“From that moment on I started to search for documentation, to really pay attention to the people and the places where I was sending Tintin, to be fair to those who were reading my books—and all thanks to Tchang!” –Hergé
Still on the trail of opium traffickers, Tintin heads to China, where he becomes unwittingly involved in the Sino-Japanese War. The only light in this dark situation: Tintin meets Chang, who will become a very dear friend.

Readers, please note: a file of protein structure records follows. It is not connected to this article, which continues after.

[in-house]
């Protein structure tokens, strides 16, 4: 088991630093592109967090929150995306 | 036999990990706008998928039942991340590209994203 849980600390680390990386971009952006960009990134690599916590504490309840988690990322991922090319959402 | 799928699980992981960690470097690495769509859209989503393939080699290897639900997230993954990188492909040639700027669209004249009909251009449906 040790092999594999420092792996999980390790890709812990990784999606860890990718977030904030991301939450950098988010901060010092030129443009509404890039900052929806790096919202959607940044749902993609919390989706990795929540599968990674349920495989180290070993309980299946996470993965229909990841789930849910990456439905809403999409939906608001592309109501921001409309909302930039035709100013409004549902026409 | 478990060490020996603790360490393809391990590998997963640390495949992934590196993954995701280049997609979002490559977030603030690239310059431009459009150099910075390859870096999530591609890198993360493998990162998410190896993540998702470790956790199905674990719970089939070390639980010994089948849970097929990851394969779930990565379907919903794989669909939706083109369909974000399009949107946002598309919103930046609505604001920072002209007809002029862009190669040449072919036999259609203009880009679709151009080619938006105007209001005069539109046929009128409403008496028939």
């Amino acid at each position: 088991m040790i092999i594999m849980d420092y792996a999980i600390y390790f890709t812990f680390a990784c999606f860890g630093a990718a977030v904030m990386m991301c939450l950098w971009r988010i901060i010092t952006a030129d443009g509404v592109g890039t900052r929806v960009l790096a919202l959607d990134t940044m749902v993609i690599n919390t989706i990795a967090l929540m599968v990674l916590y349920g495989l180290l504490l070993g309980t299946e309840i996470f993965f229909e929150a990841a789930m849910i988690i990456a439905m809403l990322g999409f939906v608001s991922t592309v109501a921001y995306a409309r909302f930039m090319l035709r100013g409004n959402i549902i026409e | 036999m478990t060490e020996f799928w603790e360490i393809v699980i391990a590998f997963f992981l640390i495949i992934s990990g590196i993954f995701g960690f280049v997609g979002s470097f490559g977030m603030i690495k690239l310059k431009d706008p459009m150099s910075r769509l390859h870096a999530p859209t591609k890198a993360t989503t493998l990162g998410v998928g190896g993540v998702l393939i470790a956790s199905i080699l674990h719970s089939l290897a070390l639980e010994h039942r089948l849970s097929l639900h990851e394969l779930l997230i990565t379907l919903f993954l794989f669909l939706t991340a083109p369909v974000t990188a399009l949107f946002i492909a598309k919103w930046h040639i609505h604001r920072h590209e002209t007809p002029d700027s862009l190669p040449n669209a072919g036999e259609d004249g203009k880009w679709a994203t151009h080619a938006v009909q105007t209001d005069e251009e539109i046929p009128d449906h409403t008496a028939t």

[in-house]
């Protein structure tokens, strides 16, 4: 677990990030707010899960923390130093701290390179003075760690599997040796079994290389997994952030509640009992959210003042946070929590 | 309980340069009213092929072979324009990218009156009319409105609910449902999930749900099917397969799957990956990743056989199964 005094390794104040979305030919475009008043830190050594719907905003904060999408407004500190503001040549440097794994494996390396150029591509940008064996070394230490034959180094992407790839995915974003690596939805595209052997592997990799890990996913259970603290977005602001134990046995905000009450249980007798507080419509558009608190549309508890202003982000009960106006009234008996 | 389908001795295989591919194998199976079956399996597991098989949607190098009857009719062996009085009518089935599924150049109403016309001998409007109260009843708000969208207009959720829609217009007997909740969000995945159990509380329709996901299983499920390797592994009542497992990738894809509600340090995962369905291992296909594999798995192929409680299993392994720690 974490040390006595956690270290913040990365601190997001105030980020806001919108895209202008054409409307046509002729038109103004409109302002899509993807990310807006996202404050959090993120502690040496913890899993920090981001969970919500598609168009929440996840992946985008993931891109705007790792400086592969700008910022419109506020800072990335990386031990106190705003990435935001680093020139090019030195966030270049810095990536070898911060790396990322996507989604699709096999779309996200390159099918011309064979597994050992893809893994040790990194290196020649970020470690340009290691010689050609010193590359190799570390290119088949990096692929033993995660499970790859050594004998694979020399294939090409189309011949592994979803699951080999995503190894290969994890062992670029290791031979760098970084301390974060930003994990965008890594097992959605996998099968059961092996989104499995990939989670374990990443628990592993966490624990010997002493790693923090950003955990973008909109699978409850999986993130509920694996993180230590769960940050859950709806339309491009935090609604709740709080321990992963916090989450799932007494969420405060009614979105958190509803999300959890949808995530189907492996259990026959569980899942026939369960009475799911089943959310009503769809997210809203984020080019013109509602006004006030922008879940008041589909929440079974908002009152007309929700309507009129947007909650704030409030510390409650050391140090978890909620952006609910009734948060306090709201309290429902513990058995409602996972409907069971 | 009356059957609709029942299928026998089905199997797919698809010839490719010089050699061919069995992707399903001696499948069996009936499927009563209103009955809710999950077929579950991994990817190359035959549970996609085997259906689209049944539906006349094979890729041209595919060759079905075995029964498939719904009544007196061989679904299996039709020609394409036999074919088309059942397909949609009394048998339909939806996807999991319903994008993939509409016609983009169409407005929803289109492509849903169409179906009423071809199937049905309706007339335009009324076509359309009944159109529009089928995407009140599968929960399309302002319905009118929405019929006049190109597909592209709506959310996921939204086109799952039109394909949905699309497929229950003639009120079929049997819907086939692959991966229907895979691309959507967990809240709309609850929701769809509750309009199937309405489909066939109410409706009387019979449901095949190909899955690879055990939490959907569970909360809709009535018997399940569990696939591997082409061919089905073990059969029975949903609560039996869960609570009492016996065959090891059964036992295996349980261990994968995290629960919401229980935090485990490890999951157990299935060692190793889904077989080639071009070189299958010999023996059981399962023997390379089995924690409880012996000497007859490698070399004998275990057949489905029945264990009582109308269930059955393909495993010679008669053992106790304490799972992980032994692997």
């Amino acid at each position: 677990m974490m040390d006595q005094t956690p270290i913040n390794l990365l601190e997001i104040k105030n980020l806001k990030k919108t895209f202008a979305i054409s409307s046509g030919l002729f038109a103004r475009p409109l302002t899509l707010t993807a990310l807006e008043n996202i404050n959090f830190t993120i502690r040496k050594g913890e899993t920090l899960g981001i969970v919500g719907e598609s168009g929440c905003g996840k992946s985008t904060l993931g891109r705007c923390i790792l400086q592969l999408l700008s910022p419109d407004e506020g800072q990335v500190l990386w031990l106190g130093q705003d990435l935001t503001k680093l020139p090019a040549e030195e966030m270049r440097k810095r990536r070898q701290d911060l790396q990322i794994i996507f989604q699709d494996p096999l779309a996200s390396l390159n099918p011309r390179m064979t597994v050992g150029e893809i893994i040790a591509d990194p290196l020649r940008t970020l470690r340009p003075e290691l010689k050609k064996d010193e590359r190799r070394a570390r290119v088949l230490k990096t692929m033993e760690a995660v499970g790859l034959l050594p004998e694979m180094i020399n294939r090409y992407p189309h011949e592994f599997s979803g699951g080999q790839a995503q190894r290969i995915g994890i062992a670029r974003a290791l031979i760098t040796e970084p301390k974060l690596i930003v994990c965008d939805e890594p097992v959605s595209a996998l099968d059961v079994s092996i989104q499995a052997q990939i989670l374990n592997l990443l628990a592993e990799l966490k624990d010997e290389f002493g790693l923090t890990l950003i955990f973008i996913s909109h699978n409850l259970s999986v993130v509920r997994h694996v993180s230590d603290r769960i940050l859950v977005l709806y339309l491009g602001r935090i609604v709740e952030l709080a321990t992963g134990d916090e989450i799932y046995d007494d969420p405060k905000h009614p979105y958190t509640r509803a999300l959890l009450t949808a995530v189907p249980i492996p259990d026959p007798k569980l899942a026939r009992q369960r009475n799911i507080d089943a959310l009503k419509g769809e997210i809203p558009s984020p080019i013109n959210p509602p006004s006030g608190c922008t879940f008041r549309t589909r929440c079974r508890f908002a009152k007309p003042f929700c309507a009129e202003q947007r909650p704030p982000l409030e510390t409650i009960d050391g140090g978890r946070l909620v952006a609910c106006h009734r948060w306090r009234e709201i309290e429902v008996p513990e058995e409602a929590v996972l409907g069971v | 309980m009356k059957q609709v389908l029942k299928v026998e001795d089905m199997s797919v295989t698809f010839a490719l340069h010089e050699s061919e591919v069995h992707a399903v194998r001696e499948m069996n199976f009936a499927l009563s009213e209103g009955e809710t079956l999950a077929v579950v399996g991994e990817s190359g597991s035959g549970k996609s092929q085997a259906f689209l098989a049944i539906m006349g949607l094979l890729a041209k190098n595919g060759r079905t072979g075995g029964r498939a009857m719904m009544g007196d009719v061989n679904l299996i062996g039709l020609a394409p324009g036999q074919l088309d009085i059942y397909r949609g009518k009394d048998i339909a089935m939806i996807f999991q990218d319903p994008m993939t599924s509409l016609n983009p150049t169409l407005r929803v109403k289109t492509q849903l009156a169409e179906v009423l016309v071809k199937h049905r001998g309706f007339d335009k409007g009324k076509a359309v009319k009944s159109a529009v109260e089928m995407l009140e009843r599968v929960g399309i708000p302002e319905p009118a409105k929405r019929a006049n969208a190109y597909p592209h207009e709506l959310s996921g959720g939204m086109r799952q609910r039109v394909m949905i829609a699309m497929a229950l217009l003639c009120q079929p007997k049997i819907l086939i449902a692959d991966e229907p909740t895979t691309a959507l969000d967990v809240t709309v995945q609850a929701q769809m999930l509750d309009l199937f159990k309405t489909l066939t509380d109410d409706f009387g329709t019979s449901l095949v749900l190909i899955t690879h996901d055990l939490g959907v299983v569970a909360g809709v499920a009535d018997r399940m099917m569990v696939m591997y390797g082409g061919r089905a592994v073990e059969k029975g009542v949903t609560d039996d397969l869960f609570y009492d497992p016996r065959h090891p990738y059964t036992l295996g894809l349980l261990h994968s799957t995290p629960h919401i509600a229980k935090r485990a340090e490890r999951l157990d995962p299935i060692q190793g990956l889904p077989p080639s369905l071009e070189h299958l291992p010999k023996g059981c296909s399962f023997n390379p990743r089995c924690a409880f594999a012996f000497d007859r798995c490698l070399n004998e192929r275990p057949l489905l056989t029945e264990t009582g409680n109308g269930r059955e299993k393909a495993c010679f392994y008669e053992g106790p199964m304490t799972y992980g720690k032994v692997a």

Tintin, perhaps one of the most famous cartoon heroes of all time, is as much a child of the 20th century as his creator, Georges Remi—aka Hergé (1907-1983). Tintin's adventures, marked by his inquisitiveness, sense of mystery and witty humour, are deeply rooted in the events of that tumultuous era.
Featuring an official new English translation.
Another product of its time
As time passes, Hergé’s education progresses. The Chinese are depicted as good and cultured, yet oppressed by Japanese and Europeans. Japanese are caricatured with the big buck teeth, used in those times to identify them. Not as bigoted or racist as his earlier works.